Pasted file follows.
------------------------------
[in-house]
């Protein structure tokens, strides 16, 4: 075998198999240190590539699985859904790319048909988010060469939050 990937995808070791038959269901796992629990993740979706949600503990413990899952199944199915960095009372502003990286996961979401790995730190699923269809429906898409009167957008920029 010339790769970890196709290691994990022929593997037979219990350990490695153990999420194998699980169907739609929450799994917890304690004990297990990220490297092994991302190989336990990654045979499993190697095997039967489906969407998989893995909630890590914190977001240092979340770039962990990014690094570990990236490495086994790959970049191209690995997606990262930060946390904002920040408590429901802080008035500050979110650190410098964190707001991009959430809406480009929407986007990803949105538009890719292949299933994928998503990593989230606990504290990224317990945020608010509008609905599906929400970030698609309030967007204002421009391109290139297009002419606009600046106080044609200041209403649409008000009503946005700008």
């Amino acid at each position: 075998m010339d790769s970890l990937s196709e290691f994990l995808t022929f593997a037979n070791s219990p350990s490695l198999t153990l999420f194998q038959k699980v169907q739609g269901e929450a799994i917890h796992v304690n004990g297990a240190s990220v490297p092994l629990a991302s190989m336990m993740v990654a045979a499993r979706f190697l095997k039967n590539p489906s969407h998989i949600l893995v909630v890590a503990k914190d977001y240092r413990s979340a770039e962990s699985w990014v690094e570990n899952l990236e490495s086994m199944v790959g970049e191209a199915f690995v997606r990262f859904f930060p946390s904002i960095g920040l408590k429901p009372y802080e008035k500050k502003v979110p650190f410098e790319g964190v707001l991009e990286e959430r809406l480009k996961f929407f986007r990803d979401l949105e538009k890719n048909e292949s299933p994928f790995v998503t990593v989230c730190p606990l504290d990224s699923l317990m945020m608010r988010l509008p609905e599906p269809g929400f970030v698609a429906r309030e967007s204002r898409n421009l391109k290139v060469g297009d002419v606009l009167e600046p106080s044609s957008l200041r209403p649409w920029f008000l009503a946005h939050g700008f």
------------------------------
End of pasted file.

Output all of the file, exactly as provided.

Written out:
[in-house]
């Protein structure tokens, strides 16, 4: 075998198999240190590539699985859904790319048909988010060469939050 990937995808070791038959269901796992629990993740979706949600503990413990899952199944199915960095009372502003990286996961979401790995730190699923269809429906898409009167957008920029 010339790769970890196709290691994990022929593997037979219990350990490695153990999420194998699980169907739609929450799994917890304690004990297990990220490297092994991302190989336990990654045979499993190697095997039967489906969407998989893995909630890590914190977001240092979340770039962990990014690094570990990236490495086994790959970049191209690995997606990262930060946390904002920040408590429901802080008035500050979110650190410098964190707001991009959430809406480009929407986007990803949105538009890719292949299933994928998503990593989230606990504290990224317990945020608010509008609905599906929400970030698609309030967007204002421009391109290139297009002419606009600046106080044609200041209403649409008000009503946005700008």
């Amino acid at each position: 075998m010339d790769s970890l990937s196709e290691f994990l995808t022929f593997a037979n070791s219990p350990s490695l198999t153990l999420f194998q038959k699980v169907q739609g269901e929450a799994i917890h796992v304690n004990g297990a240190s990220v490297p092994l629990a991302s190989m336990m993740v990654a045979a499993r979706f190697l095997k039967n590539p489906s969407h998989i949600l893995v909630v890590a503990k914190d977001y240092r413990s979340a770039e962990s699985w990014v690094e570990n899952l990236e490495s086994m199944v790959g970049e191209a199915f690995v997606r990262f859904f930060p946390s904002i960095g920040l408590k429901p009372y802080e008035k500050k502003v979110p650190f410098e790319g964190v707001l991009e990286e959430r809406l480009k996961f929407f986007r990803d979401l949105e538009k890719n048909e292949s299933p994928f790995v998503t990593v989230c730190p606990l504290d990224s699923l317990m945020m608010r988010l509008p609905e599906p269809g929400f970030v698609a429906r309030e967007s204002r898409n421009l391109k290139v060469g297009d002419v606009l009167e600046p106080s044609s957008l200041r209403p649409w920029f008000l009503a946005h939050g700008f």